icon bookmark-bicon bookmarkicon cameraicon checkicon chevron downicon chevron lefticon chevron righticon chevron upicon closeicon v-compressicon downloadicon editicon v-expandicon fbicon fileicon filtericon flag ruicon full chevron downicon full chevron lefticon full chevron righticon full chevron upicon gpicon insicon mailicon moveicon-musicicon mutedicon nomutedicon okicon v-pauseicon v-playicon searchicon shareicon sign inicon sign upicon stepbackicon stepforicon swipe downicon tagicon tagsicon tgicon trashicon twicon vkicon yticon wticon fm
2 Oct, 2010 11:46

“Injustice reigns across the whole world” – Russian director

The man behind the award-winning saga The Return – Russian director Andrey Zvyagintsev - has a reputation for intellectual rigor and a taste for drama.

He admits, though, that he sometimes can also be caught watching movies like King Kong and Titanic.

Should we expect a blockbuster from such a “serious man” as the man behind “The Banishment”, Zvyagintsev, one day?

“I don’t have a clue how to make a blockbuster! It has to be something grandiose, powerful and impressive. Take Peter Jackson, who made Lord of the Rings and King Kong. Man, he’s an incredibly talented person! Although the first thirty minutes of King Kong is absolute rubbish featuring horrible acting performance, as soon as King Kong turns up, you forget about everything else! Or take Titanic. It’s also beyond my ken. I remember the other day telling somebody that it’s an outstanding film about a victim, showing that there’s no love without sacrifice.”

A professional actor, Zvyagintsev recites a funny joke. “What would happen if Bruce Willis replaced Leonardo DiCaprio in Titanic? He would save everyone…”

Why are Americans obsessed with happy endings?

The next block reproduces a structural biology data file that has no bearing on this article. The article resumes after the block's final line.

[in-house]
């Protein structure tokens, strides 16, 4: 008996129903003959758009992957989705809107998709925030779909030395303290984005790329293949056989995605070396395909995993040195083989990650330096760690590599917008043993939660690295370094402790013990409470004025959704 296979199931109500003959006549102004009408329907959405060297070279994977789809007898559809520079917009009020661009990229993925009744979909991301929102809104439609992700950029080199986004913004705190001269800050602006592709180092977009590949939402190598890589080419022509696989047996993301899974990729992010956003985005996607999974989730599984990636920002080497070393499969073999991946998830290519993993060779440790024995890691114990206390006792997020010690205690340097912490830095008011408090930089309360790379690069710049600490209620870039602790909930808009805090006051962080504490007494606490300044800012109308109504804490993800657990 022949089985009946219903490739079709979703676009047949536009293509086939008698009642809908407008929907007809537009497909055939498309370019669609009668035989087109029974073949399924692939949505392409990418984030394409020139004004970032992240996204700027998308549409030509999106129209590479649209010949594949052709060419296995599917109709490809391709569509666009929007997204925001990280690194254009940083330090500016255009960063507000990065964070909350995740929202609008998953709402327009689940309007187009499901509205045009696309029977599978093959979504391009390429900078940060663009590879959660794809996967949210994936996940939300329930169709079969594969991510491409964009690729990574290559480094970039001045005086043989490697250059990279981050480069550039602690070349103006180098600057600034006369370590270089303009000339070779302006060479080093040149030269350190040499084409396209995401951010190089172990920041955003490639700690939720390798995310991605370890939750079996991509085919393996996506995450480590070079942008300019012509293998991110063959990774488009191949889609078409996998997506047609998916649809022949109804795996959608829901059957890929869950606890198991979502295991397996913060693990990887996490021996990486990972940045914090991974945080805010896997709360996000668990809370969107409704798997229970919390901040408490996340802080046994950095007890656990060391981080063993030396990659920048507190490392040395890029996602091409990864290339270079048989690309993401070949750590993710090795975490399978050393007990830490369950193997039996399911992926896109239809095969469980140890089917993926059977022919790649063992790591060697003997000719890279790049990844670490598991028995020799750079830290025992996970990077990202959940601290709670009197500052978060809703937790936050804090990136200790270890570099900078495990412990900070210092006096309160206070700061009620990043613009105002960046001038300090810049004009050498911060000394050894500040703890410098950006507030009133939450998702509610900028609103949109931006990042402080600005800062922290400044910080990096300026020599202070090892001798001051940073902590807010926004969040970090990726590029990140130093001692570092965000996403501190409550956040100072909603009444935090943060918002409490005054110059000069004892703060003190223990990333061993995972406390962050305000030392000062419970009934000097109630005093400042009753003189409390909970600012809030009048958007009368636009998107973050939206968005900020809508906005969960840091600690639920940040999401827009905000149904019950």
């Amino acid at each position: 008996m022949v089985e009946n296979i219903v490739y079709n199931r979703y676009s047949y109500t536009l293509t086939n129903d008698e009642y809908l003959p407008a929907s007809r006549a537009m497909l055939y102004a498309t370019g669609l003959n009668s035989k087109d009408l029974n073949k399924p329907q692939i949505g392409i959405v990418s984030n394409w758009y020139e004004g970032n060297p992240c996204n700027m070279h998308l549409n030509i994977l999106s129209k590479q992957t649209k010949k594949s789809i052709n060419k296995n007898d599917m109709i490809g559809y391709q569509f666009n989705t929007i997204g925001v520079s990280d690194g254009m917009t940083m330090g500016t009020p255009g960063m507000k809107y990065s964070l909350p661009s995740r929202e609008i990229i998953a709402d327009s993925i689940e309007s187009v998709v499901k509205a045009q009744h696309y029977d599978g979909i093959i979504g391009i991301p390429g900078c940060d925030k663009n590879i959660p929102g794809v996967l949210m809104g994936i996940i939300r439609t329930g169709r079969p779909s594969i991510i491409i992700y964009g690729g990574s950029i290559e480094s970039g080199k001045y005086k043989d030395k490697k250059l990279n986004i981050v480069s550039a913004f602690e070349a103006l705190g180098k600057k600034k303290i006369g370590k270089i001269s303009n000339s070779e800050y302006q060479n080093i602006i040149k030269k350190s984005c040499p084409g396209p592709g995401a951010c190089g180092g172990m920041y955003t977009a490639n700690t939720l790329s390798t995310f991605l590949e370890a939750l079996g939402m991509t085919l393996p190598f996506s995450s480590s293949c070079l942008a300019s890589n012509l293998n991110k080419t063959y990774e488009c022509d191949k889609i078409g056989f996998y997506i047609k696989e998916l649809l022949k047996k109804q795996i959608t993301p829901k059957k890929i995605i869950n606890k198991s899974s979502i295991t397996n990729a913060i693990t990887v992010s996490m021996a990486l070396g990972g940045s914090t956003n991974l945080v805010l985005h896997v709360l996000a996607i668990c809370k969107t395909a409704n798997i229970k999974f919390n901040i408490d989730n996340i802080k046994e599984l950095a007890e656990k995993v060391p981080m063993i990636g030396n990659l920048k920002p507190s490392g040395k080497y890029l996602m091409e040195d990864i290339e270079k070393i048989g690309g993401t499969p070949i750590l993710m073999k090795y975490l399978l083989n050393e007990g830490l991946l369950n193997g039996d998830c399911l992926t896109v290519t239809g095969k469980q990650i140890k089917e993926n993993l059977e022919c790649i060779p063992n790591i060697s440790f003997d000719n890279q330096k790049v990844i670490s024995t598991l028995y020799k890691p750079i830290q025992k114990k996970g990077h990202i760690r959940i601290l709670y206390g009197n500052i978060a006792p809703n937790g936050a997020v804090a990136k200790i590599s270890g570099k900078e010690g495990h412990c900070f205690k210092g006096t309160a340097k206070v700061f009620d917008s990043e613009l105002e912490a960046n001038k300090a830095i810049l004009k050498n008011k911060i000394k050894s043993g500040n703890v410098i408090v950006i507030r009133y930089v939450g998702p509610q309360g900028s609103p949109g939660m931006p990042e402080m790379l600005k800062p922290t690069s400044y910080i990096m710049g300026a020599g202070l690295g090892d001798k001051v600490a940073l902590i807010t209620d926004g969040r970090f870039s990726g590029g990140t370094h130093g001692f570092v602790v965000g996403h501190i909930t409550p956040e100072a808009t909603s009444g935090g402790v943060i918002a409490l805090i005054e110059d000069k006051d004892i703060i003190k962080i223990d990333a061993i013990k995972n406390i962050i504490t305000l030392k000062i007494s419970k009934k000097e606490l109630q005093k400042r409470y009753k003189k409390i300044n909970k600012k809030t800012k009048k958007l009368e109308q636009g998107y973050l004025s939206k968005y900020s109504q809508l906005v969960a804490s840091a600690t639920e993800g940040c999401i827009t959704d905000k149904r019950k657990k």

“We have the same situation over here and are driven by happy endings as much as them. ‘I’ve had a hard day at work, stop getting on my nerves with your dramas. Give me a happy ending instead of your drama!’ – that’s what most people would say. ‘Give us some hope and a little light at the end of the tunnel.’ We are not much different from American movie goers,” the director replies.

Earlier this year Zvyagintsev has become the winner of a Sundance/NHK International Filmmakers Award granted to unconventional directors from Europe, America and Asia.

The international jury praised Zvyagintsev’s new project he’s currently working on – a new family drama called “Elena”, which received a $100,000 grant.

Meanwhile, one of Zvyagintsev’s previous creations was a short piece in the anthology film project “New York, I Love You”. Did he enjoy shooting there?

“Well, there’s this common myth about traffic jams in New York. One day we were in a hurry and a taxi driver told us, ‘Sorry for the traffic!’ I said, ‘You call this traffic? Come to Moscow and try to get from the city center to the airport. You’ll have an idea what real traffic is. Yours is nothing to write home about.’ It also seemed to me that New York is a very well-organized city. I liked the structure, the straightforwardness of the streets that has the precision of a bullet. I was really impressed by the amplitude and magnitude of the Big Apple.”

Americans are often accused of ignorance and bad taste. At the same time, one can’t deny the number of cutting-edge filmmakers working there. Now, look at Russia – the country of intellectuals and rich culture. Where are our Spielbergs and Eisensteins, then?

“When you mention words like ‘idiocy’, ‘stupidity’, and so on – just look around – these features are in abundance in any country. Russia and America are no exception. Maybe there are more filmmakers in America because their industry is much more mature and fully-fledged than ours. Although there were hard moments in American film making history too, they have never gone through total collapse…”

Can he imagine a time when foreign producers will fight for the right to invest into Russian film now that the film industry has more or less overcome the hard times?